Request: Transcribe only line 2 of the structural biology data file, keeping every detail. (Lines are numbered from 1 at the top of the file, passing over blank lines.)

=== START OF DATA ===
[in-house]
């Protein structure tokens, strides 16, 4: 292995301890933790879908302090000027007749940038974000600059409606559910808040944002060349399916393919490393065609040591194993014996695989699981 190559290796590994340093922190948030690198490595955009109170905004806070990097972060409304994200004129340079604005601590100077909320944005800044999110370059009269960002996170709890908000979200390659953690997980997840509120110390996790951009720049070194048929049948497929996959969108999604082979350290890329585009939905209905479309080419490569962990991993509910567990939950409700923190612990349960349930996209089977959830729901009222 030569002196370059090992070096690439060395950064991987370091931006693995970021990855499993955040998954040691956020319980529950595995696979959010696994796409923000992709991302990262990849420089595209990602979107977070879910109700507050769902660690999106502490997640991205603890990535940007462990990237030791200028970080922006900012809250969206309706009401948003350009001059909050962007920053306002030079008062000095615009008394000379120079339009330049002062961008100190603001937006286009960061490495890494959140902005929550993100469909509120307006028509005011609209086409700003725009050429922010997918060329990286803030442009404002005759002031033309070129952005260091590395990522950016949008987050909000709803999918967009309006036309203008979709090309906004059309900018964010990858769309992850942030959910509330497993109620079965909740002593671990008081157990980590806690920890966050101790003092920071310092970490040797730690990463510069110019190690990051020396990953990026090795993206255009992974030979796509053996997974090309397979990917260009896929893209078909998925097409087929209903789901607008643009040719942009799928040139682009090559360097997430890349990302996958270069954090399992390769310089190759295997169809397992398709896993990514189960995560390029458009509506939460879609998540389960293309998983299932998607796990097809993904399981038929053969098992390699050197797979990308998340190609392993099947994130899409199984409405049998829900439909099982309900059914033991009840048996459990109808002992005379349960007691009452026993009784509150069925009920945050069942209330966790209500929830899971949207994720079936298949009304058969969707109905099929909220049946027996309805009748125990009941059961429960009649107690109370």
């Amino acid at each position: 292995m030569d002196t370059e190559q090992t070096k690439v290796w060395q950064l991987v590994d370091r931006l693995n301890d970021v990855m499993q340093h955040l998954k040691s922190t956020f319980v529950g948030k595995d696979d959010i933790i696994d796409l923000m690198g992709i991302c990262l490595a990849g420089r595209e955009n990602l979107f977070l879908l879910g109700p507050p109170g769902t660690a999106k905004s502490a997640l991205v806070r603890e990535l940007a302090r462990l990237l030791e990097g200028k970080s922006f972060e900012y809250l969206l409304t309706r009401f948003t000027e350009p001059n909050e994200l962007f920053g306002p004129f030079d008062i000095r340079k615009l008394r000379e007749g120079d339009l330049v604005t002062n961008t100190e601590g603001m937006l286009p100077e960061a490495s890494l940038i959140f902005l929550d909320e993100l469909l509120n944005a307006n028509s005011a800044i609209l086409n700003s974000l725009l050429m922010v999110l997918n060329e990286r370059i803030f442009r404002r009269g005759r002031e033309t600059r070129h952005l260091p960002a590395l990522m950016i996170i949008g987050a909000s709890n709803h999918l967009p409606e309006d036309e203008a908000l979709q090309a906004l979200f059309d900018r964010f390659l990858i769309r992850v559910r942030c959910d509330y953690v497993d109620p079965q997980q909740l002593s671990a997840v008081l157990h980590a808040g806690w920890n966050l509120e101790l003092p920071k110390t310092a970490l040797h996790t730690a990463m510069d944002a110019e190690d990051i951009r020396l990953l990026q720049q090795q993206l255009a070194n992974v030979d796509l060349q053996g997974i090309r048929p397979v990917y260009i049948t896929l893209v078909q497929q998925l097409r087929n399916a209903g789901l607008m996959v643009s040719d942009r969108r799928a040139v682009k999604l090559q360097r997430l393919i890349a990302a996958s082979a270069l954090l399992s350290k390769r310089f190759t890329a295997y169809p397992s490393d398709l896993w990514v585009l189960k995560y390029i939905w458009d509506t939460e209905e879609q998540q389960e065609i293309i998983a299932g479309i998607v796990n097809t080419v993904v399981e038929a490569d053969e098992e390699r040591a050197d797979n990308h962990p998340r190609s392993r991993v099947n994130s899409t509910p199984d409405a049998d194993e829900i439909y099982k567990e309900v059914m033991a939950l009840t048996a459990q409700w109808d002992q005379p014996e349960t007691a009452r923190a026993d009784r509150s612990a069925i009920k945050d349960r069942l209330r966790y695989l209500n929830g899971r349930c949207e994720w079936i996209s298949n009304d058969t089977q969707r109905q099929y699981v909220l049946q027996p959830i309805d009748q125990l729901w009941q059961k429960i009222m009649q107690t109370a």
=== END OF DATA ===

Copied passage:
């Protein structure tokens, strides 16, 4: 292995301890933790879908302090000027007749940038974000600059409606559910808040944002060349399916393919490393065609040591194993014996695989699981 190559290796590994340093922190948030690198490595955009109170905004806070990097972060409304994200004129340079604005601590100077909320944005800044999110370059009269960002996170709890908000979200390659953690997980997840509120110390996790951009720049070194048929049948497929996959969108999604082979350290890329585009939905209905479309080419490569962990991993509910567990939950409700923190612990349960349930996209089977959830729901009222 030569002196370059090992070096690439060395950064991987370091931006693995970021990855499993955040998954040691956020319980529950595995696979959010696994796409923000992709991302990262990849420089595209990602979107977070879910109700507050769902660690999106502490997640991205603890990535940007462990990237030791200028970080922006900012809250969206309706009401948003350009001059909050962007920053306002030079008062000095615009008394000379120079339009330049002062961008100190603001937006286009960061490495890494959140902005929550993100469909509120307006028509005011609209086409700003725009050429922010997918060329990286803030442009404002005759002031033309070129952005260091590395990522950016949008987050909000709803999918967009309006036309203008979709090309906004059309900018964010990858769309992850942030959910509330497993109620079965909740002593671990008081157990980590806690920890966050101790003092920071310092970490040797730690990463510069110019190690990051020396990953990026090795993206255009992974030979796509053996997974090309397979990917260009896929893209078909998925097409087929209903789901607008643009040719942009799928040139682009090559360097997430890349990302996958270069954090399992390769310089190759295997169809397992398709896993990514189960995560390029458009509506939460879609998540389960293309998983299932998607796990097809993904399981038929053969098992390699050197797979990308998340190609392993099947994130899409199984409405049998829900439909099982309900059914033991009840048996459990109808002992005379349960007691009452026993009784509150069925009920945050069942209330966790209500929830899971949207994720079936298949009304058969969707109905099929909220049946027996309805009748125990009941059961429960009649107690109370």